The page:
Thank you for the countless memories you have given us on the sports fields. Thank you for being a leader in protecting the environment and the use and conservation of our natural resources. Thank you for your love of nature. Thank you for showing us how to balance fame and family and for emphasizing the importance of family values. Thank you for your sensible thoughts. Thank you for participating in Innocent Practical Joke. Thanks for your good sense of humor. Thank you for respecting those around you and showing us how to treat people with dignity. Thank you for your annual garage sales. Thanks for being friends with Sid Hartman.

To the Grant family, thank you for sharing your father with us. Bud appeared to have been a grandfather or uncle of Bud we all. He really was a man among men.

Jerry Jacobson Jr., St Louis Park


Peter M. Leschak (“A Better World Could Begin With Less Cruelty to Animals”, March 12) asked, “Does contemporary research meticulously confirm what we already feel, already know?” about the sentience of other species. The answer is yes.”

In 2012, the world’s leading neuroscientists, meeting in Cambridge for the Francis Crick Memorial Conference on Consciousness in Human and Non-Human Animals, issued the Cambridge Declaration on Consciousness. It “stated unequivocally” that “the weight of evidence suggests that humans are not unique in possessing the neurological substrates that generate consciousness” and that these differ from “non-human animals, including all mammals and birds, and many other creatures”.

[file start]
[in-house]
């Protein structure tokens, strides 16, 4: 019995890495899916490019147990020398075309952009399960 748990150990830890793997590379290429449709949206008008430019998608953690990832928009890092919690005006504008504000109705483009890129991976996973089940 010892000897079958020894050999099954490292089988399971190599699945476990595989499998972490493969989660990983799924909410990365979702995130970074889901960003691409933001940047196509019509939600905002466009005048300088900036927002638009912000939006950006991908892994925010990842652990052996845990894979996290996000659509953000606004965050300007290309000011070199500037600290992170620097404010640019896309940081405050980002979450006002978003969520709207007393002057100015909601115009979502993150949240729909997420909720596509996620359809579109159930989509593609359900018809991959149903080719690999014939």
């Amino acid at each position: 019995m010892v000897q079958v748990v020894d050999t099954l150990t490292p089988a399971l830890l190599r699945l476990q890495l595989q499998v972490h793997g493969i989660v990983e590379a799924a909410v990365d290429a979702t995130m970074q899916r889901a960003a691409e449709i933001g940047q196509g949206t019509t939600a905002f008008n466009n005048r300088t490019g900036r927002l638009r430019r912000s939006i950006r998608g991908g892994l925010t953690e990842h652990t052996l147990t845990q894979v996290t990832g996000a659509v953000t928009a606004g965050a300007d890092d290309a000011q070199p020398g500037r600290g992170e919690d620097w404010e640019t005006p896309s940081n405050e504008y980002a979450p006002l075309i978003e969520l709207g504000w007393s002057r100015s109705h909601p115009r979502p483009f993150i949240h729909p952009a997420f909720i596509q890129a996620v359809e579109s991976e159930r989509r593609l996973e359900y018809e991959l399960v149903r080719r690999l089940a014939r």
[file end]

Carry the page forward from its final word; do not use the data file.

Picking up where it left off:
The neurophysiologist Christof Koch, one of the authors of the declaration, then wrote that “the principle of sensation is a clear call to action in both the private and public spheres”. He is now a vegetarian.

Peter Joria, Winona


The March 12 front-page article, “Trial Endangers Mission,” discusses the services and life coaching provided at pregnancy centers, which are largely funded by donors. Gov. Tim Walz’s budget proposal would cut state funds for the 33 locations that receive them. Customer testimonials describe how they were able to receive ultrasound scans, access to food and diapers, and emotional support with their decisions. They find that a culture of living, like adoption, is being discussed. Abortion is guaranteed in Minnesota, but these centers give women more options. It seems fair enough to send funds to organizations that really do support women well past a due date.

Barbara Schweiger, Mendota Heights


The problem with the March 12 letter “EV Charging: The math as I see it” is that the author left out a very important piece of information. He mentions his car charges at night. Well, what about everyone else’s car, assuming there’s a lot more to charge? Does he think prices will stagnate?

And why do people forget to calculate the cost of mining and depleting valuable elements as part of the math equation? They do this because they are ill-informed or because it contradicts their narrative. There is now a real crisis of what to do with worn wind turbine blades. Many of the elements for batteries come from godforsaken countries like China, Russia and African countries that use slave labor.

The reality is that the math doesn’t work. We’ll be “Cold California” with rolling blackouts. That’s the inconvenient truth.

Andy Page, Orono